By Allie Alexy
This year, the Supreme Court has decided to take on one of the most controversial and talked about issues in our time: same-sex marriage rights.
It is a common misconception that the issue of gay rights and homosexuality is relatively new. While it has become much more prevalent, the issue has existed for centuries. Public opinion on homosexuality and same-sex marriage has changed drastically throughout the last few decades and perhaps most significantly in the last twelve years.
Groups from Michigan, Tennessee, Kentucky and Ohio sued their states, questioning whether the bans of same-sex marriage or refusal to recognize legal same-sex marriage that occurred in other states, where it is legal, are constitutional. The Sixth U.S. Circuit Court of Appeals upheld the state laws regarding the same-sex marriage bans.
In each of the four cases, the plaintiffs stated that state laws banning same-sex marriage violated the Equal Protection Clause and Due Process Clause of the 14th Amendment. One group also brought claims under the Civil Rights Act.
The Sixth Circuit decided that state laws did not violate the 14th Amendment rights. The court also stated that they were unable to make any changes due to the Supreme Court’s decision in the 1972 Baker v. Nelson case.
In this case, the Supreme Court decided that same-sex marriage laws were not decisions to be made by the federal government, but by individual states. Since four other circuit courts of appeal decided that there was a constitutional right to same-sex marriage, making a circuit-split, the Supreme Court took on the cases for review.
The Supreme Court required all parties to answer the following two questions in their briefs: “Does the 14th Amendment require a state to license a marriage between two people of the same sex?” and “Does the 14th Amendment require a state to recognize a marriage between two people of the same sex when their marriage was lawfully licensed and performed out of state?” While it is still unknown how the Supreme Court will rule, with their final decision coming this April, conversations on the topic have grown more frequent.
Federal Circuit Judge Jeffrey Sutton writing in the court’s opinion said, “This is a case about change– and how best to handle it under the U.S. Constitution. From the vantage point of 2014, it would now seem the question is not whether American law will allow gay couples to marry; it is when and how that will happen.”
Throughout the 18th and 19th centuries, homosexuality was a hidden and a taboo subject. The topic, if discussed, was not mentioned in public.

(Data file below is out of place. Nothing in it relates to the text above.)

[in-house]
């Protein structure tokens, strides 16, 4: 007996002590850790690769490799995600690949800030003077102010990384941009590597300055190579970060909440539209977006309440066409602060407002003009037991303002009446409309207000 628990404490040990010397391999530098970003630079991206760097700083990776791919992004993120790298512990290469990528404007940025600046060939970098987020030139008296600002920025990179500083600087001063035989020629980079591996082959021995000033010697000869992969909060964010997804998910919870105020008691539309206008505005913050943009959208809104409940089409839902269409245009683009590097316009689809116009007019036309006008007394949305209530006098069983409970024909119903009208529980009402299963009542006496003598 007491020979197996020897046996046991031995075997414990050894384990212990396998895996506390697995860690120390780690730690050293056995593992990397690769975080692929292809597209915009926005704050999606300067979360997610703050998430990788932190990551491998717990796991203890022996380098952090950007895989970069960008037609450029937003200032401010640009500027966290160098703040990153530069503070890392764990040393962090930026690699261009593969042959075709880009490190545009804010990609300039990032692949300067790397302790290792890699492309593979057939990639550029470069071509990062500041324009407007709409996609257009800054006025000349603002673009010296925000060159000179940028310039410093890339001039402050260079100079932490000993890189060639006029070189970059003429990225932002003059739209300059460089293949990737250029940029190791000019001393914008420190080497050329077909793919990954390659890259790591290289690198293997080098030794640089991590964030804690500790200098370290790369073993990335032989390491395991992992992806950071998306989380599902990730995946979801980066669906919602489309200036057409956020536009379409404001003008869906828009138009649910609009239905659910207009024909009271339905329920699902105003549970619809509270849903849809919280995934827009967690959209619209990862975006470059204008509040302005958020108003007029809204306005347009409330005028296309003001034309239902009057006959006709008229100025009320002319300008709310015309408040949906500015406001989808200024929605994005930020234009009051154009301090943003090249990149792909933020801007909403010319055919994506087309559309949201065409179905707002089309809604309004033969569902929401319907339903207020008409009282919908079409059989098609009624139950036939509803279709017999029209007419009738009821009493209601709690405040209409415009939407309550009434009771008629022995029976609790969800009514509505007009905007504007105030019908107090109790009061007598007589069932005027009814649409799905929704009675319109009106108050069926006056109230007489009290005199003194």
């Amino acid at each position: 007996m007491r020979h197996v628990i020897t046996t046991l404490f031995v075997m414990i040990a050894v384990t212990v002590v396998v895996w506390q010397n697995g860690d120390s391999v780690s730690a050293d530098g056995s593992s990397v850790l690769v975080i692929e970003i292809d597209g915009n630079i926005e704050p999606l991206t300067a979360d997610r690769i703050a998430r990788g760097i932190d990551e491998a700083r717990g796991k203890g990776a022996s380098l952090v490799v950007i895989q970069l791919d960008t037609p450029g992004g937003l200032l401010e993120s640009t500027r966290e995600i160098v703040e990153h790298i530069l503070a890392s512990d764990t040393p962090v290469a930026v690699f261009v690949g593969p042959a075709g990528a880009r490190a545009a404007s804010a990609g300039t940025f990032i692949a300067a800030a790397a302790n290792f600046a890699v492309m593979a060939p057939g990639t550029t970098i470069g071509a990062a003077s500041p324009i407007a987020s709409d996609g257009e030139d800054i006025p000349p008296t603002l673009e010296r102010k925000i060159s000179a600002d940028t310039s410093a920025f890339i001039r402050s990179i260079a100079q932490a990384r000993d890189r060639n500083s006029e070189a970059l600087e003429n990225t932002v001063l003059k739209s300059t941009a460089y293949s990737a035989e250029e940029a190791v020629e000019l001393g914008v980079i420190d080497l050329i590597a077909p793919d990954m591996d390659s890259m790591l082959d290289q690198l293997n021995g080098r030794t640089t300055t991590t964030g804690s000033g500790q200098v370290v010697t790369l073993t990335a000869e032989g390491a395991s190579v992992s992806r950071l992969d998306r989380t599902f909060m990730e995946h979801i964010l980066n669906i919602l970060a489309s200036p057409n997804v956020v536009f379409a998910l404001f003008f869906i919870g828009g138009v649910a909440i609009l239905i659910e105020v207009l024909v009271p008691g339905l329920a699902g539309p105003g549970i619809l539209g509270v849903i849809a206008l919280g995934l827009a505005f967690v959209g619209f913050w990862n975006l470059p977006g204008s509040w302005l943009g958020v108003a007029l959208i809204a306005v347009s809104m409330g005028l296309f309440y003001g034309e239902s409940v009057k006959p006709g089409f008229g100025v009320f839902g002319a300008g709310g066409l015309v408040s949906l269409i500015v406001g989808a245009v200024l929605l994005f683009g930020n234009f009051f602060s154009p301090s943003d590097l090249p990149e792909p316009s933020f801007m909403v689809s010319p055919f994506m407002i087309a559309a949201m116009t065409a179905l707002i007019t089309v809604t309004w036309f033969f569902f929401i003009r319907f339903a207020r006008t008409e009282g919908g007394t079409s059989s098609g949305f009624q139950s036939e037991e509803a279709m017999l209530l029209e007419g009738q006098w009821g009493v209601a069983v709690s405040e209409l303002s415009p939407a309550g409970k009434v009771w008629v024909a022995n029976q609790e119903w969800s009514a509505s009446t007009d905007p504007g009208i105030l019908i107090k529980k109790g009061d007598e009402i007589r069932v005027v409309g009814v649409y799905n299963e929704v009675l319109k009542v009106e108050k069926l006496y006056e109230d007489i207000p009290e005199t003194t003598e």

When the 1920s rolled around, society became more accepting of gays, especially in highly populated areas. This era of acceptance ended quickly, ushering in a harsher time for gays.
This change in public opinion is likely due to the gay leaders changing their campaign focus from “rights” to “love and commitment.”
In the 1930s the open practicing of homosexuality, if found out, risked imprisonment. Many laws were passed regarding gays and led to homosexuality being labeled a mental illness. The first state to remove these laws was Illinois in 1961. States continued to overturn these laws throughout the next decades, with the last states removing them in 2003 and the U.S. military ending “Don’t Ask, Don’t Tell” in 2011.
The Defense of Marriage Act was passed in 1996, defining marriage as solely between a man and a woman in regards to federal cases. In 2004, Massachusetts became the first state to legalize same-sex marriage. Maine, Maryland, and Washington followed in 2012, becoming the first states to legalize same-sex marriage through popular vote. The Defense of Marriage Act was overturned by the Supreme Court in June 2013, when it ruled that same-sex married couples are entitled to the same federal benefits as opposite-sex married couples.
According to an article by Carrie Woford, for U.S. News, this change in public opinion is likely due to the gay leaders changing their campaign focus from “rights” to “love and commitment”.
Former Justice Department lawyer Ted Olson said in 2010, “If you are a conservative, how could you be against a relationship in which people who love one another want to publicly state their vows … and engage in a household in which they are committed to one another?”
Since 1996, the amount of people in favor of same-sex marriage has grown from 21 percent to 55 percent by the middle of 2014, according to the Pew Research Center. Age is also a determining factor in support. Those aged 18–29 are almost twice as likely (78 percent) to support marriage equality than those 65 or older (42 percent), according to Gallup.
While public opinion has changed drastically within the last decade, it is up to the Supreme Court to ultimately decide what the Constitution has to say about this subject.